I recommend that you also transfer the Library folder that’s in your old Home folder. Don’t use it to replace the new one—store it separately. You can retrieve and transfer files, such as your Safari bookmarks file, from that location later. (It’s the Bookmarks.plist file located in /
your user folder
There’s almost no chance that you’ll unintentionally transfer or delete something this way, because you maintain complete control. You don’t change any system software, so you’ll also have the least likelihood of encountering problems when you restart your new Mac.
You have to decide exactly what to transfer, and this method doesn’t automatically transfer any settings, so you’ll have to reset everything yourself (or transfer the files that store the settings). More than with the other methods, you’ll find that you have to reinstall various applications, especially those that require a serial number for installation.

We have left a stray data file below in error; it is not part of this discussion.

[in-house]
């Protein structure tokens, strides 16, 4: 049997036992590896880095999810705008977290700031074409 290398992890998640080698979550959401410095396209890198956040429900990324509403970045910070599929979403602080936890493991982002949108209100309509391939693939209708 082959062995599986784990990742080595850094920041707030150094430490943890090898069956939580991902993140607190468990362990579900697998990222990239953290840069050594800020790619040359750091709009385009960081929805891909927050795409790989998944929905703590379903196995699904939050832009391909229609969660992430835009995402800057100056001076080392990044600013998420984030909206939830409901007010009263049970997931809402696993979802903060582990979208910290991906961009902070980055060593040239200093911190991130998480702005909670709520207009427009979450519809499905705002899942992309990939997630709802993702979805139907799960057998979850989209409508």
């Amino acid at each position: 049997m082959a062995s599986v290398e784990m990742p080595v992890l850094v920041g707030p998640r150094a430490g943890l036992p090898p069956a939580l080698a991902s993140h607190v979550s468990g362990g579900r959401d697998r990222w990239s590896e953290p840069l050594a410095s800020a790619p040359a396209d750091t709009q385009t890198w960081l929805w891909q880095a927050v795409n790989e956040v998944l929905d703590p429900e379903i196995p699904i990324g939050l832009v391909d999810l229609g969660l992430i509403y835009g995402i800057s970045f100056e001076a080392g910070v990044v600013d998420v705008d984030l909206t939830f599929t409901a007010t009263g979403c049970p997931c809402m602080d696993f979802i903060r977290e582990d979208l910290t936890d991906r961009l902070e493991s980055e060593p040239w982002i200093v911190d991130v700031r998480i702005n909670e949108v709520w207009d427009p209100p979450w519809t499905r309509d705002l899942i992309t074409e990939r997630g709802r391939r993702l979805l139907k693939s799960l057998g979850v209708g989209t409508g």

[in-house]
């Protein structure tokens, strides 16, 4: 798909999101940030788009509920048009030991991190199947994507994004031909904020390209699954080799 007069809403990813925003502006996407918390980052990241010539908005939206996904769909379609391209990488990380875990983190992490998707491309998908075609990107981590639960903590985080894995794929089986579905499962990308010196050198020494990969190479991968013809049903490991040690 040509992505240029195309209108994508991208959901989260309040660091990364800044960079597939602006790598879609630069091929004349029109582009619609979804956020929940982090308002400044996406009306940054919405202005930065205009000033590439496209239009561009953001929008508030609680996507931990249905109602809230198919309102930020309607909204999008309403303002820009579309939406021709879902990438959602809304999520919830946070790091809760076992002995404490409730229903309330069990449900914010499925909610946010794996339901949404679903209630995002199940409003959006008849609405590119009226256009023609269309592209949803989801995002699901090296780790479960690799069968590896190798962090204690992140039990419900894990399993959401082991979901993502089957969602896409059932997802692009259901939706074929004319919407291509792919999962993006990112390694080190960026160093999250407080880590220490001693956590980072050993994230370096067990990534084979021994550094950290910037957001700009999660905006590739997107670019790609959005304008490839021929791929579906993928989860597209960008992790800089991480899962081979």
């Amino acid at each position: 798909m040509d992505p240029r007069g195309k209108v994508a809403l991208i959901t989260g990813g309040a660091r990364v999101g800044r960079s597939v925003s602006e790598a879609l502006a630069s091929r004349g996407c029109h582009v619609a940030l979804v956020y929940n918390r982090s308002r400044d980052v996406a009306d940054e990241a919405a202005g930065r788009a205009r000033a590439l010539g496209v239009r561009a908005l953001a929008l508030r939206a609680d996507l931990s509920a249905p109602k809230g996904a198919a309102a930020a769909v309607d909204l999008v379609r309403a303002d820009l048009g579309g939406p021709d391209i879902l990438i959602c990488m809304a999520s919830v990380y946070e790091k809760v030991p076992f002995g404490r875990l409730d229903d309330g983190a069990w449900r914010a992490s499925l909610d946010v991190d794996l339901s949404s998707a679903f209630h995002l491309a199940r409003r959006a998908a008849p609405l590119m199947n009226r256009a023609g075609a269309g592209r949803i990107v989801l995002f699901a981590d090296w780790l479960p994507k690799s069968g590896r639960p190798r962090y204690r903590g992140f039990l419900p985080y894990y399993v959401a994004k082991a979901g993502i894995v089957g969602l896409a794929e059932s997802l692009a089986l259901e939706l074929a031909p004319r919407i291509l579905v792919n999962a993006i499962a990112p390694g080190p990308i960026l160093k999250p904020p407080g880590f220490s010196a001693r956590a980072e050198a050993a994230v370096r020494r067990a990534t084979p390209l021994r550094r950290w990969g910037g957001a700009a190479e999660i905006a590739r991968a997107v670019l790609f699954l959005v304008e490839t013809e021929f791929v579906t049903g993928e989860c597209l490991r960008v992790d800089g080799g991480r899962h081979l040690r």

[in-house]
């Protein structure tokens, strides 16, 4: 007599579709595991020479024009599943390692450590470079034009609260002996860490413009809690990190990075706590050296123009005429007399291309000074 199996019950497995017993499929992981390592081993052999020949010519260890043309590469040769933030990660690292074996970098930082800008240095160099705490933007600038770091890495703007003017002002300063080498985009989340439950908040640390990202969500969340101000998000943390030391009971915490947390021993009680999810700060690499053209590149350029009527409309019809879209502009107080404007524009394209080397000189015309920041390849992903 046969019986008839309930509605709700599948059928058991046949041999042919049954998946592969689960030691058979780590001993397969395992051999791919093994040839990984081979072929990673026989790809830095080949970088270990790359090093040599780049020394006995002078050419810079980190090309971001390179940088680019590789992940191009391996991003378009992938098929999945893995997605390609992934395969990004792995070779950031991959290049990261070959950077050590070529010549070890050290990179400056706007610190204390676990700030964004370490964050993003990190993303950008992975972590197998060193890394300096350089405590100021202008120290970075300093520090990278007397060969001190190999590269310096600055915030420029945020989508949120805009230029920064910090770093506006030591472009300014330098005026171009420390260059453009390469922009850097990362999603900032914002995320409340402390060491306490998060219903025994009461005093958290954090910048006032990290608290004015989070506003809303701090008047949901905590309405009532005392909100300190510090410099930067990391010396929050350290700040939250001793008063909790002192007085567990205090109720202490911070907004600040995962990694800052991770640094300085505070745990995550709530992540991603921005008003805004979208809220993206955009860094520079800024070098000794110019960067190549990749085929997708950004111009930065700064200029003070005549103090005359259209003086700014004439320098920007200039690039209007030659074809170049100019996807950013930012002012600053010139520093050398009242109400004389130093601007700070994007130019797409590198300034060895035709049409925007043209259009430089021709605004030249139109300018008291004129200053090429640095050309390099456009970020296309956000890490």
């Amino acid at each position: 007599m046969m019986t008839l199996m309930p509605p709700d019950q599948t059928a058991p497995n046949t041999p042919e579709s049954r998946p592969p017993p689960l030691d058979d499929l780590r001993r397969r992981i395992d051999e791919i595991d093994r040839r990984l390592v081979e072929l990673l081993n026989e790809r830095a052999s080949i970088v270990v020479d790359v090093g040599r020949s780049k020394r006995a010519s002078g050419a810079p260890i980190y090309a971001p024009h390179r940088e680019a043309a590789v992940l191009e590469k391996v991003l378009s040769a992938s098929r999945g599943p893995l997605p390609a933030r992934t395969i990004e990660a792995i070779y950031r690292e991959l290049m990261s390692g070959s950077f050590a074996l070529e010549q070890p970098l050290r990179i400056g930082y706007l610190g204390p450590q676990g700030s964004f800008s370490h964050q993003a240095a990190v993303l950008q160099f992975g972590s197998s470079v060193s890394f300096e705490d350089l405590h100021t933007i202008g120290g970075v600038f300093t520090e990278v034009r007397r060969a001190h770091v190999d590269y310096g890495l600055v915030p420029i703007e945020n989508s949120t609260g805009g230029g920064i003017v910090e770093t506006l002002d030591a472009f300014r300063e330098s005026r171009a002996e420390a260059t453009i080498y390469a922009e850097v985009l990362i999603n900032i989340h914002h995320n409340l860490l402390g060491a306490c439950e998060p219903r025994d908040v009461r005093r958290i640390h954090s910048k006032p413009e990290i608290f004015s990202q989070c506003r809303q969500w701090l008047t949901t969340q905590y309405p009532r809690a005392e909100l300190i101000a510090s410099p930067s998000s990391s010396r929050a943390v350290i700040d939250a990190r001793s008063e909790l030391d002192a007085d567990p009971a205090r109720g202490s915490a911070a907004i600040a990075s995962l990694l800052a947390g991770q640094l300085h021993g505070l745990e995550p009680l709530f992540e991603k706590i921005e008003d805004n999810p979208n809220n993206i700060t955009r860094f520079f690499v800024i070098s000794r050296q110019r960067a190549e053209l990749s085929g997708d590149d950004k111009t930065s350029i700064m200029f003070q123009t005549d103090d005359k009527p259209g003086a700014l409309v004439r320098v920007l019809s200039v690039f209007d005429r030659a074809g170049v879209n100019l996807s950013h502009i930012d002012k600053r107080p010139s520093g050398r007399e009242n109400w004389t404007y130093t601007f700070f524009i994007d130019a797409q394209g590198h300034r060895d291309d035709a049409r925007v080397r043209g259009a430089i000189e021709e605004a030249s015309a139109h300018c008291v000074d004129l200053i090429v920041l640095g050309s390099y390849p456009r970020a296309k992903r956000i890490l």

Moving Up, Moving On
If you’re deciding whether to get a new Mac, don’t let the prospect of transferring your data hold you back. Apple’s Migration Assistant makes moving easier than ever before. And with any of the methods described here, you can reliably and quickly transfer all the stuff you want to save.
Contributing Editor Ted Landau is the author of the forthcoming
Mac OS X Help Line, Tiger Edition
(Peachpit Press). He also writes monthly columns for
Apple’s Migration Assistant provides an easy way to move files from an old Mac to a new one. It walks you through the process from start to finish.